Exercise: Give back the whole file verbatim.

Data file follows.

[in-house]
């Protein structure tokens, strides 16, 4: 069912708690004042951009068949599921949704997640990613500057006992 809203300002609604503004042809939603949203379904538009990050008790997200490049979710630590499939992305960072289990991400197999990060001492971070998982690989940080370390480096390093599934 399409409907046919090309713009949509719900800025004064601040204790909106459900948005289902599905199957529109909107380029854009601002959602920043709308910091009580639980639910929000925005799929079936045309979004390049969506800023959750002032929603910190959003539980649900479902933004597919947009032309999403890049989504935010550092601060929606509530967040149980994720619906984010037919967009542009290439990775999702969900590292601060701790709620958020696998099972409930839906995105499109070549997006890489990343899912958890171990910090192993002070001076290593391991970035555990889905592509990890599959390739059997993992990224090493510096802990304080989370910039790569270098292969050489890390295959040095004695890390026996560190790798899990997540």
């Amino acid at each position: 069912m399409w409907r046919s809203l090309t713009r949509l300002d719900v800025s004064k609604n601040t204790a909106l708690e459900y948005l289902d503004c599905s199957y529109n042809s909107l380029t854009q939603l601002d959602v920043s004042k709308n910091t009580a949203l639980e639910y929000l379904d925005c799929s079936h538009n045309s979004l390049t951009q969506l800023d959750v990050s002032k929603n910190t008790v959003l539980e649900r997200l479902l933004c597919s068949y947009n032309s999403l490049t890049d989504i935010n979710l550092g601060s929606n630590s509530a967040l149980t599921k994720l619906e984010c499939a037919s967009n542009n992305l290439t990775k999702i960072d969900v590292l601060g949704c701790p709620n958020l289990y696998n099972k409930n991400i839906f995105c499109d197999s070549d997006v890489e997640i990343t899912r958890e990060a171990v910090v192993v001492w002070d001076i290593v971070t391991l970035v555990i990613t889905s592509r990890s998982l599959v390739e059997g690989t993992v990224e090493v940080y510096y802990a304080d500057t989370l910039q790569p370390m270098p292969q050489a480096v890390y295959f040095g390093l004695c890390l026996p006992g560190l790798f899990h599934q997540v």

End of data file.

[in-house]
């Protein structure tokens, strides 16, 4: 069912708690004042951009068949599921949704997640990613500057006992 809203300002609604503004042809939603949203379904538009990050008790997200490049979710630590499939992305960072289990991400197999990060001492971070998982690989940080370390480096390093599934 399409409907046919090309713009949509719900800025004064601040204790909106459900948005289902599905199957529109909107380029854009601002959602920043709308910091009580639980639910929000925005799929079936045309979004390049969506800023959750002032929603910190959003539980649900479902933004597919947009032309999403890049989504935010550092601060929606509530967040149980994720619906984010037919967009542009290439990775999702969900590292601060701790709620958020696998099972409930839906995105499109070549997006890489990343899912958890171990910090192993002070001076290593391991970035555990889905592509990890599959390739059997993992990224090493510096802990304080989370910039790569270098292969050489890390295959040095004695890390026996560190790798899990997540």
């Amino acid at each position: 069912m399409w409907r046919s809203l090309t713009r949509l300002d719900v800025s004064k609604n601040t204790a909106l708690e459900y948005l289902d503004c599905s199957y529109n042809s909107l380029t854009q939603l601002d959602v920043s004042k709308n910091t009580a949203l639980e639910y929000l379904d925005c799929s079936h538009n045309s979004l390049t951009q969506l800023d959750v990050s002032k929603n910190t008790v959003l539980e649900r997200l479902l933004c597919s068949y947009n032309s999403l490049t890049d989504i935010n979710l550092g601060s929606n630590s509530a967040l149980t599921k994720l619906e984010c499939a037919s967009n542009n992305l290439t990775k999702i960072d969900v590292l601060g949704c701790p709620n958020l289990y696998n099972k409930n991400i839906f995105c499109d197999s070549d997006v890489e997640i990343t899912r958890e990060a171990v910090v192993v001492w002070d001076i290593v971070t391991l970035v555990i990613t889905s592509r990890s998982l599959v390739e059997g690989t993992v990224e090493v940080y510096y802990a304080d500057t989370l910039q790569p370390m270098p292969q050489a480096v890390y295959f040095g390093l004695c890390l026996p006992g560190l790798f899990h599934q997540v």